Children from dysfunctional families, however, often stifle this sort of desire. Exposed to the chaos of their family environments, these children quickly discover that bad things—such as criticism, punishment, or humiliation—will afflict them if they allow themselves any desires of accomplishment, and so they learn to exist at the lowest level of desire only.

Such children might even get educations, plant gardens, redecorate rooms, learn languages, and play musical instruments, but they do these things more to satisfy the desire of their parents than for the sake of their own desire.

If this has afflicted you, you might find it extremely difficult to develop the desire for God. Consequently, it will be necessary for you to develop a desire for accomplishment before you can fully pursue a holy life. So find good and productive—not sinful—things that you want to do and, with prayer, set about accomplishing them. Discover how it feels to do something because you really want to do it, rather than just do something because you have to do it or because someone is pushing you to do it.

As you do this, though, be careful not to dwell on resentment for what you didn’t receive or don’t have. Such resentment will only poison your ambitions and keep you stuck in self-defeating behaviors. To overcome this resentment, as you look forward to what you want to accomplish, at the same time work on nurturing gratitude for what you do have. At the very least, at the beginning and at the end of every day thank God for all that He has given you. Even better, make short prayers of gratitude constantly throughout the day as well. If you practice expressing gratitude for all that you experience and accomplish, you will develop the positive attitude necessary to grow in a holy desire for God.


Understanding Hidden Needs
and Misdirected Desires

I said before that an understanding of the psychological concept of desire is required in order for you to stop doing sinful things and start living a holy life. Well, now that we have defined the terms, we can say that, for you to stop doing things you don’t want to do, it will be necessary for you to understand the lower levels of desire that motivate you to do sinful things.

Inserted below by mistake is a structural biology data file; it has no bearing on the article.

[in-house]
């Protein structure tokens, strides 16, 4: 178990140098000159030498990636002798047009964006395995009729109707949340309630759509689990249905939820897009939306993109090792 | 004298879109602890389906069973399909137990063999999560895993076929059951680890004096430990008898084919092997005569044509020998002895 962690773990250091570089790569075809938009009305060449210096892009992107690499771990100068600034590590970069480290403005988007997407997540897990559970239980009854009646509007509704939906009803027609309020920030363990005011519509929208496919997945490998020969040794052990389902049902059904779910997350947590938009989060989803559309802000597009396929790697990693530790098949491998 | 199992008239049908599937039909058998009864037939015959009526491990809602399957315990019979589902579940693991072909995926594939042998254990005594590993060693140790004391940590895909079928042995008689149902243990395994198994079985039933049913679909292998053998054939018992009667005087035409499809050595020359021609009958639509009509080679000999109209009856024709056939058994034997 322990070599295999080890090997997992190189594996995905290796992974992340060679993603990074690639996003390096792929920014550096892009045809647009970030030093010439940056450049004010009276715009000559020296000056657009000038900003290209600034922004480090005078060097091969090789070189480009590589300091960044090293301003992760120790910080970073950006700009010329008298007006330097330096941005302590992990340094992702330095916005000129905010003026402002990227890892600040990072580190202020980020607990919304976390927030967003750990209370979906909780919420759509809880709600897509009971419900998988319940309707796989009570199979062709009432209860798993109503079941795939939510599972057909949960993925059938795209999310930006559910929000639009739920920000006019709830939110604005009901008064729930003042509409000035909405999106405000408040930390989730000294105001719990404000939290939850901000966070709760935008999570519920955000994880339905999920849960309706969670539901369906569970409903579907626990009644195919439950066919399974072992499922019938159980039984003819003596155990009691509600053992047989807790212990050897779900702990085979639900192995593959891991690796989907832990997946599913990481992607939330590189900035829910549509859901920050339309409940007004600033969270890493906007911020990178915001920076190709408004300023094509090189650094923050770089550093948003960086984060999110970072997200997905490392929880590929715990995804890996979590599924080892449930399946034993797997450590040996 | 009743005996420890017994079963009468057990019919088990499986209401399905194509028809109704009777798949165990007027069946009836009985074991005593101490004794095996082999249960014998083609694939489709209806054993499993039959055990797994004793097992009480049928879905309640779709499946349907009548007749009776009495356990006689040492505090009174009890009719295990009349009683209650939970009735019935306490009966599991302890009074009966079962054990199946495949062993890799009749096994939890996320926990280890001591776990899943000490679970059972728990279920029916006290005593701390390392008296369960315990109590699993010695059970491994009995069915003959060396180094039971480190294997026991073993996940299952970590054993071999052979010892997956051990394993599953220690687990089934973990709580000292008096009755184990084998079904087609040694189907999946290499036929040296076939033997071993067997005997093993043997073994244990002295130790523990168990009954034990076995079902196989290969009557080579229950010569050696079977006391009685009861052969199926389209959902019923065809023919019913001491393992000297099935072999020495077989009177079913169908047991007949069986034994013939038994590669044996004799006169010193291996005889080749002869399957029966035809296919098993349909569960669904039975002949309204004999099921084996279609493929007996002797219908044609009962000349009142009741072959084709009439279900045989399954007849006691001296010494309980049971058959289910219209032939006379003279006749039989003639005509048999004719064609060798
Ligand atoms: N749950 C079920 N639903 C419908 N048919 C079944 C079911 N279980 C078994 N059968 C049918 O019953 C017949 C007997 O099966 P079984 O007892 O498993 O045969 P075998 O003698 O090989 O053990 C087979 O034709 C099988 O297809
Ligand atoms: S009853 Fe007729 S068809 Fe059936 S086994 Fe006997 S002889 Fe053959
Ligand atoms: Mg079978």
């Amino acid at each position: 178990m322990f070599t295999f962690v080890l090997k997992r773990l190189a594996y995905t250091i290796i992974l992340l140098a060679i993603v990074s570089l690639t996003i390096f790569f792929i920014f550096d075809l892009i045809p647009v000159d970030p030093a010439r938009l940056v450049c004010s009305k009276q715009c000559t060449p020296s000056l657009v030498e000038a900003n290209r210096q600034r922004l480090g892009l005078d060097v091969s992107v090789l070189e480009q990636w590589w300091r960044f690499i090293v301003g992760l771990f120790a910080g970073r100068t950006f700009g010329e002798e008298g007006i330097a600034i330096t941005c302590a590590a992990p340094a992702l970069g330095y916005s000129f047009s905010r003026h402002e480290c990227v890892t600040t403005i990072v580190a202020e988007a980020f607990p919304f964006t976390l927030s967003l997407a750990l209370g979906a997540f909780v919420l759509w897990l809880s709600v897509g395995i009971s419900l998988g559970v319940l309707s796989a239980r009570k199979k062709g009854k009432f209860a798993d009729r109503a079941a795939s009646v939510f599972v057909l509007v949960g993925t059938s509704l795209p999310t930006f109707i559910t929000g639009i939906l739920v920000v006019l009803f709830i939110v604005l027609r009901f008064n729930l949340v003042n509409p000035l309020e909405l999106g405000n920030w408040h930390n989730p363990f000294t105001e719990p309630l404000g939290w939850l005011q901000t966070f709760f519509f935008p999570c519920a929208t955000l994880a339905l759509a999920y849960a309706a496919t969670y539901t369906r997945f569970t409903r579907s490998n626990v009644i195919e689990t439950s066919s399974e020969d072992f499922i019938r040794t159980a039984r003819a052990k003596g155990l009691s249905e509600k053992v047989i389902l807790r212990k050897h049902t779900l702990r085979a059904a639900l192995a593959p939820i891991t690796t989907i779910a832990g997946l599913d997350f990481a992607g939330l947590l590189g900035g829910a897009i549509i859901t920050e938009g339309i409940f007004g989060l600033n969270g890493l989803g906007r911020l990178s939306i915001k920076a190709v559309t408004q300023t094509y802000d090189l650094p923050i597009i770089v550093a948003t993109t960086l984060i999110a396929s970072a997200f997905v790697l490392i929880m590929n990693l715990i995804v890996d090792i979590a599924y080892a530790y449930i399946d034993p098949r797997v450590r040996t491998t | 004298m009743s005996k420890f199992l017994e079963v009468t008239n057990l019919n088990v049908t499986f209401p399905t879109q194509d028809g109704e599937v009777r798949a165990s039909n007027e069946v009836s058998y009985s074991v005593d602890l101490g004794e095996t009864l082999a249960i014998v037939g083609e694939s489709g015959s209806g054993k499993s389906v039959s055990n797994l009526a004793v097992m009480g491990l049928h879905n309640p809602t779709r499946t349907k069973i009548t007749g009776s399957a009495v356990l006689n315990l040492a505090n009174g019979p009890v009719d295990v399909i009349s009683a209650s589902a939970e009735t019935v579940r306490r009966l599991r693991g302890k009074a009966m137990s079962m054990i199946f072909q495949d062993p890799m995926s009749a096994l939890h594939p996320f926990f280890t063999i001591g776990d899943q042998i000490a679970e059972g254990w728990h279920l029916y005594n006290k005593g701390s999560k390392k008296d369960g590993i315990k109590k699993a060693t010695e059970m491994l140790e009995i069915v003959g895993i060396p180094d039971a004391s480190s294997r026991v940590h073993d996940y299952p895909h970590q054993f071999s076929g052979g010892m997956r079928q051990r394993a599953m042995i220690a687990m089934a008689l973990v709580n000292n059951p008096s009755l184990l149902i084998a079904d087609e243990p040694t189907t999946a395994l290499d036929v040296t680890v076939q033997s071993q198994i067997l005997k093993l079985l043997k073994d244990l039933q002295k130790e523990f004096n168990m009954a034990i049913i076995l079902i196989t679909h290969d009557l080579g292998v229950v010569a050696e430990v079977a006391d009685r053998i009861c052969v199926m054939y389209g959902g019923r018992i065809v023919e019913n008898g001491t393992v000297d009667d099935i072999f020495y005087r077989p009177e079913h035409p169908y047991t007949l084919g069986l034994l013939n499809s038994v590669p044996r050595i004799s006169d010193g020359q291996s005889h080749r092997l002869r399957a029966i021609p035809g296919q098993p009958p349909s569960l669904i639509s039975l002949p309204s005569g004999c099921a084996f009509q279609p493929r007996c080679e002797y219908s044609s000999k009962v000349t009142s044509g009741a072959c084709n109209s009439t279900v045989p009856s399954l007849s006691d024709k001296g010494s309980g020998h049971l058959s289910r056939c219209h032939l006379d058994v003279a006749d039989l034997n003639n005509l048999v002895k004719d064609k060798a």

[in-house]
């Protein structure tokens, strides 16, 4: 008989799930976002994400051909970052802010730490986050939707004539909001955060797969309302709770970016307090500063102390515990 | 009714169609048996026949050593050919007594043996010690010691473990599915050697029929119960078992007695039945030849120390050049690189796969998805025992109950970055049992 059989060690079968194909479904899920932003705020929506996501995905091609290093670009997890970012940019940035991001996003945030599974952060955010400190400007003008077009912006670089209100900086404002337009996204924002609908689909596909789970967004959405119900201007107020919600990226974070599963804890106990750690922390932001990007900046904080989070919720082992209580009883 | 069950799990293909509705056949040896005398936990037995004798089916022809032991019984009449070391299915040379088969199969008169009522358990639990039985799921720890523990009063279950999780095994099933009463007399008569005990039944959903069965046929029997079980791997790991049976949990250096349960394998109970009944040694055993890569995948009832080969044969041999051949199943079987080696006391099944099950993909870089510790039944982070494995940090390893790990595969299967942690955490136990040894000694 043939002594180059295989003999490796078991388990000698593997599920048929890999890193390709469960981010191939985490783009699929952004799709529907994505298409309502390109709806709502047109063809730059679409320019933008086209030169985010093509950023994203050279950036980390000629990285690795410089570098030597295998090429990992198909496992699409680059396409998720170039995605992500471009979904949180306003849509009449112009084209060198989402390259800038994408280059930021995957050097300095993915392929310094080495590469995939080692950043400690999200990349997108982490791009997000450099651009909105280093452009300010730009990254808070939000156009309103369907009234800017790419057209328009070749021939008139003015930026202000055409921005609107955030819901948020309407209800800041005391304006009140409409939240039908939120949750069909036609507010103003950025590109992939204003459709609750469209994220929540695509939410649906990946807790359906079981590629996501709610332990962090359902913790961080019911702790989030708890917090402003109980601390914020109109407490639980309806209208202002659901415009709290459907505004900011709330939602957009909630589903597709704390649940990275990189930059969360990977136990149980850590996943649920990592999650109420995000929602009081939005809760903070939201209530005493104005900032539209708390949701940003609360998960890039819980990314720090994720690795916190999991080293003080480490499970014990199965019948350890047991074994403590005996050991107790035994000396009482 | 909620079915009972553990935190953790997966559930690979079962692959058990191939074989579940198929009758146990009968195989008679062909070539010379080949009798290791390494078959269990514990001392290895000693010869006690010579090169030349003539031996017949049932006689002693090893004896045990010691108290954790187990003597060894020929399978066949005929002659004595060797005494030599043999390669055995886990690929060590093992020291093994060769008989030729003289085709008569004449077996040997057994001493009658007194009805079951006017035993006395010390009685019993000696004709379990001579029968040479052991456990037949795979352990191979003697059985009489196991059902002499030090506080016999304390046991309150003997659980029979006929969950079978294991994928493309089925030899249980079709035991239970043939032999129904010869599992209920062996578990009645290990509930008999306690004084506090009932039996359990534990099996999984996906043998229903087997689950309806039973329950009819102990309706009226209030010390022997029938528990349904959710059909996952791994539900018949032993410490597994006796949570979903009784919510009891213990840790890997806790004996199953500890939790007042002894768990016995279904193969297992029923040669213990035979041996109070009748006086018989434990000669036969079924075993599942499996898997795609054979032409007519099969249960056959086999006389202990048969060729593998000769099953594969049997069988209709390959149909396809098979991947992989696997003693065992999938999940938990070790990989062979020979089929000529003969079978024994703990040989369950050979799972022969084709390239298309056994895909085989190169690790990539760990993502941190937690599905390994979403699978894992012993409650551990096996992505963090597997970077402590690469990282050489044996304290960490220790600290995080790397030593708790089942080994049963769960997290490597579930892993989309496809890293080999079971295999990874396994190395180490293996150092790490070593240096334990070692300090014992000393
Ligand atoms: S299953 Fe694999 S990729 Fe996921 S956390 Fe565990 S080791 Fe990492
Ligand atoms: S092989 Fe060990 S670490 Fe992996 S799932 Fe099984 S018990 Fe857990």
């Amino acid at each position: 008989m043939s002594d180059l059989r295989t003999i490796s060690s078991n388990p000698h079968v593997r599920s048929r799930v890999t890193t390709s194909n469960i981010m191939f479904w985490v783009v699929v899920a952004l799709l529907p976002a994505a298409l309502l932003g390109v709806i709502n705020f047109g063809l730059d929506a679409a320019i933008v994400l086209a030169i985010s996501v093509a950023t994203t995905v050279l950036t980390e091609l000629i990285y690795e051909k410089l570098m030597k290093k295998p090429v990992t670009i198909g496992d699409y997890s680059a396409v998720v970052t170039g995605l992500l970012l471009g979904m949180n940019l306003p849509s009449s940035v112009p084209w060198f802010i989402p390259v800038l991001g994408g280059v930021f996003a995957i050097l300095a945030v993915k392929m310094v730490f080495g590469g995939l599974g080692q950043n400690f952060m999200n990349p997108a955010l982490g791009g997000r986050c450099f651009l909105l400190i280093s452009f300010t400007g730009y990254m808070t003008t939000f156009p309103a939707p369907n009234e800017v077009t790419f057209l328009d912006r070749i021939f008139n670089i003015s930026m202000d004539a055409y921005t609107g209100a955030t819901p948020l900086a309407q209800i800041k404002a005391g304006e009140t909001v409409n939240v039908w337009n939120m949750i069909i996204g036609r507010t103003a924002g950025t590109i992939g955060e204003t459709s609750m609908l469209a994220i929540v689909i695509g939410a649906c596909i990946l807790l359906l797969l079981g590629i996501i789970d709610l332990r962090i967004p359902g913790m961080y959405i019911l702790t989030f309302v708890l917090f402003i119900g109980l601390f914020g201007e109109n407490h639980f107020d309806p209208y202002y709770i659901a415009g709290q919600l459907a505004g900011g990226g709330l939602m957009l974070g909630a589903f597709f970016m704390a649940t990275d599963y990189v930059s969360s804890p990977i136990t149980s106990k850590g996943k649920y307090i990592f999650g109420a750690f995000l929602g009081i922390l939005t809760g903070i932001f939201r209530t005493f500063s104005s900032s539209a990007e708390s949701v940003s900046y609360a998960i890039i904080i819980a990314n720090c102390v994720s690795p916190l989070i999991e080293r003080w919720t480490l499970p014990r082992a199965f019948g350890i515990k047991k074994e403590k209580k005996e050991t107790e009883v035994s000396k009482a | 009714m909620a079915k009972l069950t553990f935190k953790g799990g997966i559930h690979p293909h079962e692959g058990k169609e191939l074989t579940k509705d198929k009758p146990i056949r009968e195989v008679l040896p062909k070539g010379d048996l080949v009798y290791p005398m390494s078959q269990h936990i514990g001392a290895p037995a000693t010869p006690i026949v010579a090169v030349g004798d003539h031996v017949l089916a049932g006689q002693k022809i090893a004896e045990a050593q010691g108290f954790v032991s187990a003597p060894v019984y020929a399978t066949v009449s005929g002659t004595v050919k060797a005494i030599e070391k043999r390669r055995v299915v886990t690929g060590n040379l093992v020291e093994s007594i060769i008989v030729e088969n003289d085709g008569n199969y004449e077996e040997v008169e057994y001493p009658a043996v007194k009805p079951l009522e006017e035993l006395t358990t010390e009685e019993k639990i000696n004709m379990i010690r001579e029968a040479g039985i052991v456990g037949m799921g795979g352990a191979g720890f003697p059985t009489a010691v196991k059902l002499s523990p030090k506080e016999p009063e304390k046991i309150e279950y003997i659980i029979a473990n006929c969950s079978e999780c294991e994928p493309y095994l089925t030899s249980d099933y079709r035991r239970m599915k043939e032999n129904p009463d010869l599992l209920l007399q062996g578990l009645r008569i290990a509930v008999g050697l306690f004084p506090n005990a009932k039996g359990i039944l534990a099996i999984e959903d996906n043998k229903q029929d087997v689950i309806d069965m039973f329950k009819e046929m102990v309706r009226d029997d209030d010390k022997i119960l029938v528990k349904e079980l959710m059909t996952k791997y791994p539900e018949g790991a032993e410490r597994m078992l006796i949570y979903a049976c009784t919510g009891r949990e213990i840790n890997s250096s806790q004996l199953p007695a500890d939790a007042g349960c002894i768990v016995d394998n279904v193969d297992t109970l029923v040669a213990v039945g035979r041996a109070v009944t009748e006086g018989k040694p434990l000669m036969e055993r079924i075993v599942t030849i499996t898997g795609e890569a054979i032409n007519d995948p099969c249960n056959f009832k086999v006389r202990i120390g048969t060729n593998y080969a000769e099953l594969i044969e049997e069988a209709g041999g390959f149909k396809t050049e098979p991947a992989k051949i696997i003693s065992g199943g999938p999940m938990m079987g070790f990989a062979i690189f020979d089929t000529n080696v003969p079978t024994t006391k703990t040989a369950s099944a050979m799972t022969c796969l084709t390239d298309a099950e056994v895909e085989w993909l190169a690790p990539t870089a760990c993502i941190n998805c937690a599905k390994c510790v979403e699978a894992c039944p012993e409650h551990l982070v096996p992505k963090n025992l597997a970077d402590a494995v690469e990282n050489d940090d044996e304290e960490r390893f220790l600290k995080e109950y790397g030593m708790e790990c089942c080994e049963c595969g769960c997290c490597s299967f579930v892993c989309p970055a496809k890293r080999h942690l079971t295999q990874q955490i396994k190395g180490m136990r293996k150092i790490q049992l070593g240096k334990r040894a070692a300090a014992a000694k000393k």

For example, if you, as a child, did not receive healthy nurturance and guidance from your parents, then, as an adult, you could now be starved, so to speak, for emotional experiences such as attention, respect, admiration, soothing, and so on. Your current misdirected behavior carries with it a symbolic yearning to fulfill these hidden needs, but, nevertheless, it fails to lead you to an authentic fulfillment of what is actually missing.

That is, if the comfort of real love from a parent was, and still is, actually missing in your life, you can desire food, alcohol, drugs, sexual pleasure, and so on, all as a form of misdirected behavior yearning for comfort.

When you are drawn to any unwanted, misdirected behaviorsóespecially self-gratifying sinful behavioró you have sinful impulses. Traditional theological language calls these impulses temptations. Whatever their name, they are desires created unconsciously in the hope of fulfilling natural or acquired needs.

Note that in her writings, Saint Teresa of Avila also spoke about impulses. She used the word impulse, however, in a very specific theological sense. For her, an impulse was not a psychological urge to do something; rather, it was a sudden, overwhelming, divinely inspired feeling of love.

Sinful impulses, then, are misdirected desires; that is, instead of desiring the true fulfillment of all needs in divine love, we deceive ourselves into desiring the partial fulfillment of needs through behavior that turns away from divine love.

Triggers for Impulses

To understand your impulses, then, it will be important to examine very carefully the psychological experiences that occur before—i.e., that “trigger”—them. Rather than merely act on an impulse automatically and without conscious deliberation, teach yourself to understand the subtle mental images, thoughts, and emotions that come upon you just before an impulse leads you into temptation.